Date of Award
Master of Science
Wildlife and Fisheries Science
Ralph W. Dimmick
Dave Buehler, John Rennie, Mike King
Two Habitat Suitability index models were created for ruffed grouse (Bonasa umbellus) in the Cumberland Plateau physiographic region of Tennessee. One model evaluated winter habitat and the other evaluated brood habitat. The model for winter habitat used four variables to evaluate habitat suitability, including proximity to evergreen shrub thickets, habitat diversity within home range size, ageclass of the overstory and overstory forest group. The brood habitat model used four variables to evaluate habitat for young broods, including proximity to daylighted roads, habitat diversity within home range, overstory ageclass, and overstory forest group. The models were applied to the currently inventoried portion (approximately 30%) of the Catoosa Wildlife Management Area. These models were used to explore the assumption that there are two major limiting factors for grouse in Tennessee, winter habitat and brood habitat, and to determine the location of the best of these habitats in relation to each other on the Catoosa Wildlife Management Area. Very little of the currently inventoried area had high suitability under either model. On a scale of 0-1.0 where 1.0 is optimal habitat, the winter habitat model classified only 1.06% of the currently inventoried area greater than 0.75 The brood habitat model classified only 0.30% of the inventoried area greater than 0.75 Areas with HSI values above 0.75 for both models were often within home range size, but the scarcity of high quality habitat on Catoosa indicates grouse densities will remain low without increased forest management for their needs.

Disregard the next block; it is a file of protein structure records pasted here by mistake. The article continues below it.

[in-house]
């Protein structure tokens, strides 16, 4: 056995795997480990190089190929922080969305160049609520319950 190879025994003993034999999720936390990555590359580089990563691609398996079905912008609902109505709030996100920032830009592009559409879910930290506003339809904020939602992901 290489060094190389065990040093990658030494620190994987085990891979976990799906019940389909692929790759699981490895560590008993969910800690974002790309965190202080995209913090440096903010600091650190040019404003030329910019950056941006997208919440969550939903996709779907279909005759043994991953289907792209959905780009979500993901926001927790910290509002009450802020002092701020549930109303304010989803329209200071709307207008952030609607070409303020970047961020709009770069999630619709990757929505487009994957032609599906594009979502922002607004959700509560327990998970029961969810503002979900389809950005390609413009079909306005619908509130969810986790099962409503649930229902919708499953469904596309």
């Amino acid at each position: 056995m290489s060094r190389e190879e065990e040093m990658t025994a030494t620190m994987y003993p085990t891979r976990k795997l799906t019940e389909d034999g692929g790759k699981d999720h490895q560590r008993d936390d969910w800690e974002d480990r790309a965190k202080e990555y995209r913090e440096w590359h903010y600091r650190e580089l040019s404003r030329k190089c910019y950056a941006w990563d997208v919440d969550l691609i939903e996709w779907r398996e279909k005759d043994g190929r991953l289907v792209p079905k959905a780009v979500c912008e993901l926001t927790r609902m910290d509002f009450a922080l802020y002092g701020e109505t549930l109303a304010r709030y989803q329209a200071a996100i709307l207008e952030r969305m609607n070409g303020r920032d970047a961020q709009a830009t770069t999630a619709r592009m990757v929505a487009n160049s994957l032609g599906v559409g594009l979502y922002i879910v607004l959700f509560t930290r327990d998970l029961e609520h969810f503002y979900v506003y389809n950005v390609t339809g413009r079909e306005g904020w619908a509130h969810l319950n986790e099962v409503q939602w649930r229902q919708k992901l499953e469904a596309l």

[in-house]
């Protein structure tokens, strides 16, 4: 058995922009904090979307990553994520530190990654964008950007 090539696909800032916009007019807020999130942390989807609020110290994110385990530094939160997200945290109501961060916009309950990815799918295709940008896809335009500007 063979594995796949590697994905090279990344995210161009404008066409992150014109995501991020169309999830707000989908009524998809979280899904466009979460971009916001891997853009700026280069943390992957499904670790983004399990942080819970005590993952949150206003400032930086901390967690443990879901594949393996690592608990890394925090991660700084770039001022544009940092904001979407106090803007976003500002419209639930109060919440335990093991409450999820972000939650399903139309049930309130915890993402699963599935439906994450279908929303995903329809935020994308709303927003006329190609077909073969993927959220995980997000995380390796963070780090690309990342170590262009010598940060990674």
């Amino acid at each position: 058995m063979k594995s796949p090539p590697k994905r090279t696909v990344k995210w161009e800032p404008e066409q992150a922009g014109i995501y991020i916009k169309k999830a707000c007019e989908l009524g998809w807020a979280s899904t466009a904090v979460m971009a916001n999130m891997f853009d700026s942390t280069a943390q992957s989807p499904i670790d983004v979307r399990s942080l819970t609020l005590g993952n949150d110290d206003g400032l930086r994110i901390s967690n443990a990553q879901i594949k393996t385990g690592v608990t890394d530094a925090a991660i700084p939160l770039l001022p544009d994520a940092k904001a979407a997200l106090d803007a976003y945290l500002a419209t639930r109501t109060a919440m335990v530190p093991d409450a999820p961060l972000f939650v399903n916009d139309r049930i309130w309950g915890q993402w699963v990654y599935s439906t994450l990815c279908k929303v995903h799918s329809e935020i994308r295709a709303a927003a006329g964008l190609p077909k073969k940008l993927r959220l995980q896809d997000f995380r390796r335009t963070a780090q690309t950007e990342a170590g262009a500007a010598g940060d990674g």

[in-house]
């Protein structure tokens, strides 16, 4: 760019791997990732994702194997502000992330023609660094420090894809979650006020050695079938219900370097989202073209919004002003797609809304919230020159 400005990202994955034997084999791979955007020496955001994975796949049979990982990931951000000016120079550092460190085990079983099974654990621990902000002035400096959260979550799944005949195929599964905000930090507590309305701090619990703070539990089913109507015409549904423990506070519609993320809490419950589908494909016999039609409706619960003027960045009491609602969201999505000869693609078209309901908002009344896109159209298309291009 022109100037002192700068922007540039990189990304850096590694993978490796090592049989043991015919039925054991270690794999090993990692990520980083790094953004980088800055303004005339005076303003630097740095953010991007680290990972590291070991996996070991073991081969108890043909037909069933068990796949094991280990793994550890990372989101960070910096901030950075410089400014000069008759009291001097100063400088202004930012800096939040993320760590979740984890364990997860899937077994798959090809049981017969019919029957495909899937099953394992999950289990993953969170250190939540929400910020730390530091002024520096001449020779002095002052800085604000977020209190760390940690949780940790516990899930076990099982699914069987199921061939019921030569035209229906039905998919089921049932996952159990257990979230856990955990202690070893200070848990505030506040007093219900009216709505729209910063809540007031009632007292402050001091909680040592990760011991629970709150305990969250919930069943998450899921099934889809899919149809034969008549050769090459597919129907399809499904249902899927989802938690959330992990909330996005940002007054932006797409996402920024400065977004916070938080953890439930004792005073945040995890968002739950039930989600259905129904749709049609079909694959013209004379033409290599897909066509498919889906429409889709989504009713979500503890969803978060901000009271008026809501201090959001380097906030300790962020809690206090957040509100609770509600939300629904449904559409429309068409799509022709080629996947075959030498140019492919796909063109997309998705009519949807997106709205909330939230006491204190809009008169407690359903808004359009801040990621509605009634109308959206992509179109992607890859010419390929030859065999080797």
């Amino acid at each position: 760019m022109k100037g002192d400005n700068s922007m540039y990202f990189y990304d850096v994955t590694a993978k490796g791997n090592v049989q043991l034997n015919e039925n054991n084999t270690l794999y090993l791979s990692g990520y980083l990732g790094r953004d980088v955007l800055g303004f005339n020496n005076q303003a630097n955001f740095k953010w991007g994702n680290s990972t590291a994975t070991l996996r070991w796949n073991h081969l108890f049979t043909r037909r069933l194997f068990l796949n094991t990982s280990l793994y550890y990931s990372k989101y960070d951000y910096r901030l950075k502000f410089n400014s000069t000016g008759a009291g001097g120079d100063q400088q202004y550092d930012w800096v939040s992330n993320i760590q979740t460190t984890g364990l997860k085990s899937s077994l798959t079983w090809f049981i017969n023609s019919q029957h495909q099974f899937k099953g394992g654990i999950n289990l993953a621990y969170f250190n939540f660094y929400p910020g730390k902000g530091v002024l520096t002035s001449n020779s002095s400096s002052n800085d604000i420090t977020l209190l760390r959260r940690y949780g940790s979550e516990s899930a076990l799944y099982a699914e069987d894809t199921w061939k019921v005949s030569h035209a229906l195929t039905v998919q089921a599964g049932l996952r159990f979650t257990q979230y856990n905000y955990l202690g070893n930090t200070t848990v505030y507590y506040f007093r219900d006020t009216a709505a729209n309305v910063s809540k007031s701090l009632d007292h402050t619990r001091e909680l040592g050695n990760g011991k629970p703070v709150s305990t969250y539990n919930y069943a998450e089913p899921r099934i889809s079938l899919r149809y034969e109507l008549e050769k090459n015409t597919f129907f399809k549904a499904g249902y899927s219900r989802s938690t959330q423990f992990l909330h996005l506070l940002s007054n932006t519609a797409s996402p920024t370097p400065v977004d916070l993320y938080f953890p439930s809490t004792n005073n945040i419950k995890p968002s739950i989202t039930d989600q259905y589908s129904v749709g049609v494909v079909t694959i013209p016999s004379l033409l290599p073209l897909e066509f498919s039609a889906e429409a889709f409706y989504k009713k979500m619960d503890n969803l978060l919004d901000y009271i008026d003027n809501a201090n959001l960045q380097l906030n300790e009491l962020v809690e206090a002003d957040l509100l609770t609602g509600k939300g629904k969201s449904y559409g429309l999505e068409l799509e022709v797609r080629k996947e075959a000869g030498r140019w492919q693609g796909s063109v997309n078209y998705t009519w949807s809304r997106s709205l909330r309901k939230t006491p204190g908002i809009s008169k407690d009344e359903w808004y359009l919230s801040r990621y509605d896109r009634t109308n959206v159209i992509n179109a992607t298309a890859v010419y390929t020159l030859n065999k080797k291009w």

Doan, Melora Ann, "A Habitat Suitability Index Model for Ruffed Grouse on the Cumberland Plateau. " Master's Thesis, University of Tennessee, 1996.